It is impossible to understand these revivals apart from their roots in the Holiness Movement which had developed in the late 19th century. Of course, the issue of ‘holiness’ was not new. John Wesley advocated ‘entire sanctification’ and ‘Christian perfectionism’ in his ‘Plain Account of Christian Perfection.’ The idea that ‘sanctification’ could be instantaneously experienced subsequent to conversion was a Wesleyan norm. Testimonies to ‘experiences of sanctification,’ abounded during the 19th century. For example, James Caughey’s book entitled ‘Methodism in Earnest’ is subtitled ‘…being the history of a great revival in Great Britain; in which 20,000 souls professed faith in Christ, and ten thousand professed sanctification, in about six years, in association with the labours of Rev. James Caughey….’
Phoebe Palmer regularly held meetings for the promotion of holiness and was the first to use the phrase ‘baptism of the Holy Spirit’ to describe the experience of ‘entire sanctification.’ Charles Finney also embraced the Wesleyan doctrine of sanctification and his Oberlin presidency successor, Asa Mahan, begin to teach the baptism of the Holy Spirit as a baptism of holiness.
The Holiness Movement was nurtured and matured by a variety of ministries so that, by the turn of the century, America (especially) was awash with hundreds of holiness groups. During 1893 and 1900, twenty-three new denominations arose out of this movement. A passion for more power, more holiness, more evangelistic success and a greater outpouring of the Spirit took a hold of the church.
This was the background of the Evangelical and Pentecostal revival movements of the early 20th century.
In 1900 a revival broke out among South African Boer soldiers, who had been captured by the British and transported to various British colonies. At the conclusion of the war, in 1902, they returned to South Africa and the revival returned with them. Gypsy Smith reaped a great harvest there in 1904.
In Japan, during 1900, the church doubled in size as revival swept through many ailing churches.
In 1902, Torrey and Alexander conducted meetings in Melbourne, Australia, resulting in over 8,000 converts. This news spread like wild fire, igniting a passion for prayer and a fresh expectation for God to work in similar ways everywhere.
In 1904, Torrey and Alexandra were in Cardiff, Wales and, in the light of a minimal response to the Gospel, they called for a day of prayer and fasting. Suddenly things changed dramatically and thousands were converted during the next 12 months.
On the day of prayer and fasting (according to Torrey) Evan Roberts received an anointing of the Holy Spirit with great power, in a meeting conducted by Seth Joshua. Here the Welsh Revival began. It was Sept 22nd 1904.
However, the roots of the revival went back further. Young Evan Roberts had been praying for revival and an outpouring of the Holy Spirit for 11 years. Through a vision he received, Roberts believed that God was going to win 100,000 souls. In response to a further vision, he returned home in Loughor from Newcastle Emlyn where he had been enrolled in a Bible College.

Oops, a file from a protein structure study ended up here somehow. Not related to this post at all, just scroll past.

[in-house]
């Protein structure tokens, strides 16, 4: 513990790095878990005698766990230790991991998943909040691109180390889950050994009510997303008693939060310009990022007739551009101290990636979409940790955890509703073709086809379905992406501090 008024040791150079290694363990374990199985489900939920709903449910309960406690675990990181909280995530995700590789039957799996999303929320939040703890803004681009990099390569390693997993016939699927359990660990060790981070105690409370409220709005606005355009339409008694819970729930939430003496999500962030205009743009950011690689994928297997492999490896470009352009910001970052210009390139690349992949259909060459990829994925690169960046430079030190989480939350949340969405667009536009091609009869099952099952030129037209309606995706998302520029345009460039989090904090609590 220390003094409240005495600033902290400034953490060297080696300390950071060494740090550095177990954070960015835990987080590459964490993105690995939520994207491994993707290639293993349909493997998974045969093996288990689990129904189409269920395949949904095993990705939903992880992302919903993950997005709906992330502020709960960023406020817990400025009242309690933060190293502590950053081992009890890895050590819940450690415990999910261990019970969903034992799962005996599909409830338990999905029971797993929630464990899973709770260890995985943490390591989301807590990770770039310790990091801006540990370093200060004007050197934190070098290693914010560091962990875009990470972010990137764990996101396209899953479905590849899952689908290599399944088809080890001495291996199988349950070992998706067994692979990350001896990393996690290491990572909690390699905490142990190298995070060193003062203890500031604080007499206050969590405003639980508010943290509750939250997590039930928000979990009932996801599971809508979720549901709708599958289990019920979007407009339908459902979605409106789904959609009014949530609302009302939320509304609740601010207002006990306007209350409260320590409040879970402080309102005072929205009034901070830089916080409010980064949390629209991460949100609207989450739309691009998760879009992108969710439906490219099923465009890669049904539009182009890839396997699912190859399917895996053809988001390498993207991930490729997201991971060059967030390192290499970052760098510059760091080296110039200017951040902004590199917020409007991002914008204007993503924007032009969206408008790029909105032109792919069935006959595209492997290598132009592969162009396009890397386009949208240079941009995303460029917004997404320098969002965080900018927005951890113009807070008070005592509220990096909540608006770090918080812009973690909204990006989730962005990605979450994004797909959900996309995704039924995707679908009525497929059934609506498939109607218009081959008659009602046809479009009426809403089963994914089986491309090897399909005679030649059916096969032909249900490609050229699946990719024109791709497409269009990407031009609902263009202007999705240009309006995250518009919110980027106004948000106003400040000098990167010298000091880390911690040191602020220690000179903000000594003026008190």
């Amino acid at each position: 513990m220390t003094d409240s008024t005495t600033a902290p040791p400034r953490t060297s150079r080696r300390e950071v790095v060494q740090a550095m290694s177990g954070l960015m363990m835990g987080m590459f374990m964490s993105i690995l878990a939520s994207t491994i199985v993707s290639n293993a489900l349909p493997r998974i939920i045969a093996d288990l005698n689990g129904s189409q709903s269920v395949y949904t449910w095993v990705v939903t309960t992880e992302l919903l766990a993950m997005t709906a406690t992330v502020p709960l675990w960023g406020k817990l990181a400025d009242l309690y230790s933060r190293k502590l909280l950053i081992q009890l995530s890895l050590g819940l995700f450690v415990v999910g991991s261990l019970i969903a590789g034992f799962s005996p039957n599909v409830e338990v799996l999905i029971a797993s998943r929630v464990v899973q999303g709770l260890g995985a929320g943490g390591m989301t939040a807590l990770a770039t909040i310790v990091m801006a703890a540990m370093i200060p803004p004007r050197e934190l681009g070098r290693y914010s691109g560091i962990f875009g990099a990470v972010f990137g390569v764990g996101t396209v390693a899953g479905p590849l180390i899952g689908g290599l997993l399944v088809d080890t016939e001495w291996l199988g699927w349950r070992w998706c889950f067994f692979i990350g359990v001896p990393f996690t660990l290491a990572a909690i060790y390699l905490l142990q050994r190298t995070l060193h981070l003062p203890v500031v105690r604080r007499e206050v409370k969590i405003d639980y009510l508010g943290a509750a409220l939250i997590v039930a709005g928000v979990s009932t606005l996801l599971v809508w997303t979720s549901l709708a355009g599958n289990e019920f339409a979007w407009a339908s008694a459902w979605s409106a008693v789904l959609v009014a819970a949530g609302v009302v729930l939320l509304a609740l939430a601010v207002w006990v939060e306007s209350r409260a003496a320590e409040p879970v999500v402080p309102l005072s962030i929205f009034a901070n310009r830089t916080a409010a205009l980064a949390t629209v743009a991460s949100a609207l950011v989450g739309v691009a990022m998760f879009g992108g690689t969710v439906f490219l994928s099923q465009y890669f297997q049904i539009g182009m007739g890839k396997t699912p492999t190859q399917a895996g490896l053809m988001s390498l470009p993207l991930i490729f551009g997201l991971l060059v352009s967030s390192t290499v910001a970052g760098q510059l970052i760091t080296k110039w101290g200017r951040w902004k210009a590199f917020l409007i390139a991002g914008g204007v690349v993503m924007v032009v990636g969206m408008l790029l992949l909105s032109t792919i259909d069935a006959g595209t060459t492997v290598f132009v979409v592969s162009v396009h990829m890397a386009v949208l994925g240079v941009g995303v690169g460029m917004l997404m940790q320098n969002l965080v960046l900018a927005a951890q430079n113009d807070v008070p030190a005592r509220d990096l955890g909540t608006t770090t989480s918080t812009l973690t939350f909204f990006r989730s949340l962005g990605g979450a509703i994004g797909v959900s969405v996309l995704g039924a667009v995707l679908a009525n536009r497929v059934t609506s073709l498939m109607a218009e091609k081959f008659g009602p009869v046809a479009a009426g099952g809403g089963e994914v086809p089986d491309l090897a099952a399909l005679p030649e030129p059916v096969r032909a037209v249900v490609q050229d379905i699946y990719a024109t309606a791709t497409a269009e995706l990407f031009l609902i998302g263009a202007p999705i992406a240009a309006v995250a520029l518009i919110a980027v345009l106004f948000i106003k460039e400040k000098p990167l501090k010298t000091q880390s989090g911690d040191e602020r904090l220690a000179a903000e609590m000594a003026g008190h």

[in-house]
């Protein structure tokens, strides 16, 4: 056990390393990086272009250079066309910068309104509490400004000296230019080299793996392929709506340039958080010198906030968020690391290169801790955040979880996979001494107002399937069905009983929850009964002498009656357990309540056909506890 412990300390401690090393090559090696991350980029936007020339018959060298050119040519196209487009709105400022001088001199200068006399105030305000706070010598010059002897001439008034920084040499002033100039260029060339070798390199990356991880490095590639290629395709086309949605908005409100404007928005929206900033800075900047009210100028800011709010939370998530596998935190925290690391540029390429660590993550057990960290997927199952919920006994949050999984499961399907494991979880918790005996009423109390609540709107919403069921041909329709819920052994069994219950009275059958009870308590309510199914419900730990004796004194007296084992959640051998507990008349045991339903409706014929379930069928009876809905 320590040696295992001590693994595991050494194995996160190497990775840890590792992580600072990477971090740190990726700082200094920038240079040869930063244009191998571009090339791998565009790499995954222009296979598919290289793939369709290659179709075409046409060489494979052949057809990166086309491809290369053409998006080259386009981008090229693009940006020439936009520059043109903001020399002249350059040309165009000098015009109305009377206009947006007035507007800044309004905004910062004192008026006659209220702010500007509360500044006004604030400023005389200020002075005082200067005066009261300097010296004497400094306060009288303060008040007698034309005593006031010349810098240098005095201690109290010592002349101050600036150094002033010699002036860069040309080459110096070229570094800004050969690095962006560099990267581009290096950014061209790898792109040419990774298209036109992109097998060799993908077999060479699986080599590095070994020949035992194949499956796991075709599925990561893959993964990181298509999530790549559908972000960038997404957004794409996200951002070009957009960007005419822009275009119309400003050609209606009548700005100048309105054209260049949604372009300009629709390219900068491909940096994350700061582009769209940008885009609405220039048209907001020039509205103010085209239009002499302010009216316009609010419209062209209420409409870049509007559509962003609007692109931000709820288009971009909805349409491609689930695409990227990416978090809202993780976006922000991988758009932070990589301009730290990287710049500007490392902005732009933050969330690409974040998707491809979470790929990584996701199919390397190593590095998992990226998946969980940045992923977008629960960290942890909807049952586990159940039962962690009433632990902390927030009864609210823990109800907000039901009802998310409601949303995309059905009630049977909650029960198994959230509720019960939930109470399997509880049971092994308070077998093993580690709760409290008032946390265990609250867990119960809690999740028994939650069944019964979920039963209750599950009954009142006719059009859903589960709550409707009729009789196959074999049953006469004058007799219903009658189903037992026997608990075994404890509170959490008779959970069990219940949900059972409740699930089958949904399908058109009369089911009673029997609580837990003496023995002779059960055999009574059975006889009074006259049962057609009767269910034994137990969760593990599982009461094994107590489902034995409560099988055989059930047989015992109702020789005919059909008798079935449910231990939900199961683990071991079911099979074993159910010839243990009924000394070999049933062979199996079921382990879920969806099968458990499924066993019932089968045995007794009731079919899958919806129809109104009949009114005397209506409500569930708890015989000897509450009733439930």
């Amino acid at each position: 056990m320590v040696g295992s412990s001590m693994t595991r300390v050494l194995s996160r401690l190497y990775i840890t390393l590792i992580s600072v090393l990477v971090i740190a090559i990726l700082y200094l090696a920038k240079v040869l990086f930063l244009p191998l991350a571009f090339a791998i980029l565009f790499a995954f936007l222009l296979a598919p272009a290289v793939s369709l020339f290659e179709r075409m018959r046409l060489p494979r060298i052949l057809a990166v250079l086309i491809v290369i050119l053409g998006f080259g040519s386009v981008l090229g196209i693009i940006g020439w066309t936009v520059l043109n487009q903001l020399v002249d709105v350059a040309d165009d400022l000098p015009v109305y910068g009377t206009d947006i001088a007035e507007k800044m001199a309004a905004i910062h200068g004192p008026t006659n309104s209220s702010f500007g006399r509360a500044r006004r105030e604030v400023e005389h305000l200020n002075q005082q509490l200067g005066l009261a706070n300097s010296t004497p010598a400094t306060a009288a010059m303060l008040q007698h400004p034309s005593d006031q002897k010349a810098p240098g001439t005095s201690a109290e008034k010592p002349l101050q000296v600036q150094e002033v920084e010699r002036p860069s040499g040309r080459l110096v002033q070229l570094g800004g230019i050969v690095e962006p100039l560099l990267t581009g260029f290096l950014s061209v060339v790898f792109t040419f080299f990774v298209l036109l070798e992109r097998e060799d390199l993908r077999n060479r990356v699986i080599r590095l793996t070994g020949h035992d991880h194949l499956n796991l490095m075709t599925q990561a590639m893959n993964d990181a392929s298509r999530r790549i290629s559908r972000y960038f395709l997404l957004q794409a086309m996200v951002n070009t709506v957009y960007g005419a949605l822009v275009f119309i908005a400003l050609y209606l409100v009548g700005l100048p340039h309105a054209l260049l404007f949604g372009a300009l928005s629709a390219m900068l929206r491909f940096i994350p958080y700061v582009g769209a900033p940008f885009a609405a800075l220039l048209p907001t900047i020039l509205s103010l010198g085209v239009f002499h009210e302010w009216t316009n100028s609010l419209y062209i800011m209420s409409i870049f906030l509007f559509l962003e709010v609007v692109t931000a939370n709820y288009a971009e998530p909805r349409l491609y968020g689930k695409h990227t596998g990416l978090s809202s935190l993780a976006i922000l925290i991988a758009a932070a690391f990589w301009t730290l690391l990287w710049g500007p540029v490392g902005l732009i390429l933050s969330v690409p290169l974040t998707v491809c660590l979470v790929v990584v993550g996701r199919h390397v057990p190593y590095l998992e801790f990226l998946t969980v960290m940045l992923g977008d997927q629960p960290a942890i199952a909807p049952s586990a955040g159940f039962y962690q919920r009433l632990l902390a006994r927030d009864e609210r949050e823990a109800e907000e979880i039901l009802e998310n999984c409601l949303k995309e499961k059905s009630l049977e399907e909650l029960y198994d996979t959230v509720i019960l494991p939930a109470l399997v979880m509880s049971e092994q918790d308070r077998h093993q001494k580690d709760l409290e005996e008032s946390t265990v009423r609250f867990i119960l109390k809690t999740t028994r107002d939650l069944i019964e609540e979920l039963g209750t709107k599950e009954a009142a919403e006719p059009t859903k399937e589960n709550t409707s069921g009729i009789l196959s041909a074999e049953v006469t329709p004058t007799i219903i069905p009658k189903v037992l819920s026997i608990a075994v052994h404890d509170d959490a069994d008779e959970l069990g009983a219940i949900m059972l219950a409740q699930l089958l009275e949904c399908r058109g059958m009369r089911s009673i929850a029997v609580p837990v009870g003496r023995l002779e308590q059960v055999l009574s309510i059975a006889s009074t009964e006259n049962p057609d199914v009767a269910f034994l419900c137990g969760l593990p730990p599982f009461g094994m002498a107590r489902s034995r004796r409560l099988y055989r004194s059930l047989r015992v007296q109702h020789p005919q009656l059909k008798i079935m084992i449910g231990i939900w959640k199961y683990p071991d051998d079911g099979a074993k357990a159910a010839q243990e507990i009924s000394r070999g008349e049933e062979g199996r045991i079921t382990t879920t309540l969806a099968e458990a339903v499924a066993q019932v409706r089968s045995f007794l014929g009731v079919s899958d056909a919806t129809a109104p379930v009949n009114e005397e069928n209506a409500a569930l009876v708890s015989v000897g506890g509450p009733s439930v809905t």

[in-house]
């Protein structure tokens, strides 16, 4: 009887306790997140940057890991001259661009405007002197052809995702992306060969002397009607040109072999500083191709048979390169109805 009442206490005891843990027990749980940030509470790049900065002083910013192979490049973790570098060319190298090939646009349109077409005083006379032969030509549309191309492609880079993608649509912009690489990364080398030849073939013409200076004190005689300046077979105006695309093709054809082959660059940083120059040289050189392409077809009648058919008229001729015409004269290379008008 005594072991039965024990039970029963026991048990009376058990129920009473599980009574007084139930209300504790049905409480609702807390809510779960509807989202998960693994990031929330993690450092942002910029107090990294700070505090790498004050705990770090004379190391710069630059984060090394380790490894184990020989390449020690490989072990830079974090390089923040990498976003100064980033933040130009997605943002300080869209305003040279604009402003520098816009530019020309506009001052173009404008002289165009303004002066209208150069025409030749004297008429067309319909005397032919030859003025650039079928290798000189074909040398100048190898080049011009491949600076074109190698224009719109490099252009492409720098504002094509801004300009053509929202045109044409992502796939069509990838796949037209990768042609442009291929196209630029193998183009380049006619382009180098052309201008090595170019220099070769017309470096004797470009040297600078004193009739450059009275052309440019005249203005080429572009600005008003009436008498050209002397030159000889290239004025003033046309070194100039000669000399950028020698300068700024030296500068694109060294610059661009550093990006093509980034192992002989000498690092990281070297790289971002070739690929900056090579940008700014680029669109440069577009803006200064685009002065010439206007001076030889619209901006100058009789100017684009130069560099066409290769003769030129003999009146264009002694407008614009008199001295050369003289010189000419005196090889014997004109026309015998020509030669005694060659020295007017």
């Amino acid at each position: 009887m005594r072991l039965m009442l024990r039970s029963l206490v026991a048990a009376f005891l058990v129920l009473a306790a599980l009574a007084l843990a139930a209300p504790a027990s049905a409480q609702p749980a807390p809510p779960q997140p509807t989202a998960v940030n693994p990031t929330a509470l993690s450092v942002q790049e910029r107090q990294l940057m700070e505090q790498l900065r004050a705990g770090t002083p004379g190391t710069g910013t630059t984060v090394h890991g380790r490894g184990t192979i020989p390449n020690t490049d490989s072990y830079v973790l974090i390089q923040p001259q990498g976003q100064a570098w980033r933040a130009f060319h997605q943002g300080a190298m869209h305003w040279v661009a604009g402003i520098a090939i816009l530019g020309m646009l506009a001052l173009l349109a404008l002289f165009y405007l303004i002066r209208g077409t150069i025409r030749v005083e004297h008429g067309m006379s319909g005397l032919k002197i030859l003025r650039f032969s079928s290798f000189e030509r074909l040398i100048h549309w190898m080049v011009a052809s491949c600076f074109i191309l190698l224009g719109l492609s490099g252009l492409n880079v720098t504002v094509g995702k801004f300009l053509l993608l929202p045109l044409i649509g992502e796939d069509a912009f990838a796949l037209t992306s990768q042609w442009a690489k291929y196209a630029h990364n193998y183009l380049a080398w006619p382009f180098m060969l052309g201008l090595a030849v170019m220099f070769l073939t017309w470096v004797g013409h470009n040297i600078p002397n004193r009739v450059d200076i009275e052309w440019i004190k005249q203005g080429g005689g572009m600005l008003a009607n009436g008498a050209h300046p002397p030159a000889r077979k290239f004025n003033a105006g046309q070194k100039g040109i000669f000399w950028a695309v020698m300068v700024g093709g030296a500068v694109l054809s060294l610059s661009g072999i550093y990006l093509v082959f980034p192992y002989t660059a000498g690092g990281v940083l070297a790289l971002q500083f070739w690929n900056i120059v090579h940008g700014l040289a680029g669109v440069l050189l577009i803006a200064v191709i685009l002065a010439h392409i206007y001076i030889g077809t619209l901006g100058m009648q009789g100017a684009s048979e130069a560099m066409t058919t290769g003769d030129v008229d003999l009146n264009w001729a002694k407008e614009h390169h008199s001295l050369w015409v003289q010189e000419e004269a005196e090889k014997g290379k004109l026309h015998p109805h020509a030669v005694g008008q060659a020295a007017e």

During his first few meetings the heavens opened. God’s presence seemed to fill the air. Many were prostrated with conviction, others cried for mercy and many were so filled with the Spirit they pleaded with the Lord to stay His hand.
Soon the revival spread to other places in South Wales. Teams of young people assisted preachers like Roberts, Sydney Evans, Seth Joshua, Joseph Jenkins and R. B. Jones. The revival then took hold in North Wales. Within six months 100,000 had come to Christ!
The Welsh Revival was soon the main topic of conversation throughout the Christian world. Wherever the news went it seemed to cause passionate prayer and began to ignite revival fires everywhere. Christians across Great Britain turned to prayer and church membership increased throughout the land.
In Scandinavia a current revival was fanned into a mighty blaze, as a result of the Welsh Revival. Germany was similarly affected as the flame spread across Europe. Austria, Poland, Slovakia, Hungary, the Balkans and Russia experienced awakenings.
The United States felt the after-shock of the Welsh Revival in almost every place. Prayer, conviction and conversion spontaneously occurred, resulting in unusual church growth.
In 1906 the modern Pentecostal Movement was born in Azusa Street, in Los Angeles, after a succession of local revivals through 1905. News of the Welsh Revival encouraged more prayer and suddenly the Holy Spirit descended. Daily meetings were held for the next three years. Visitors flocked there to catch the power of the Spirit and they were not disappointed. No one could have imagined that this was the beginning of the greatest and most effective missionary movement that the world had ever seen. It marked the birth of what was once called ‘the third force in Christendom.’ Some would argue that, 100 years later, it has grown into the largest and most powerful force.
Almost no country in the world was excluded from the effects of this incredible revival. Almost every nation, on each continent, received new power from heaven, a new passion for prayer and for the lost. Hundreds of thousands came to the Lord.
One cannot help notice two things in this ‘potted’ history of revivals.
1. There is no doubt that God has used these powerful revivals as the major means of restoring the fortunes of a declining church and advancing the cause of the gospel in the world. This is how God maintains a vital church and this is how God regularly extends His kingdom, numerically and geographically.
2. There is a marked similarity to the experience of Israel during the period of the Judges in the Old Testament. The same cycle of sin and apathy, decline and defeat, desperate prayer for God’s help and, finally, His powerful intervention, characterizes every revival. Perhaps there is a clue here regarding where today’s church should be concentrating her efforts.
By Tony Cauchi, May 2006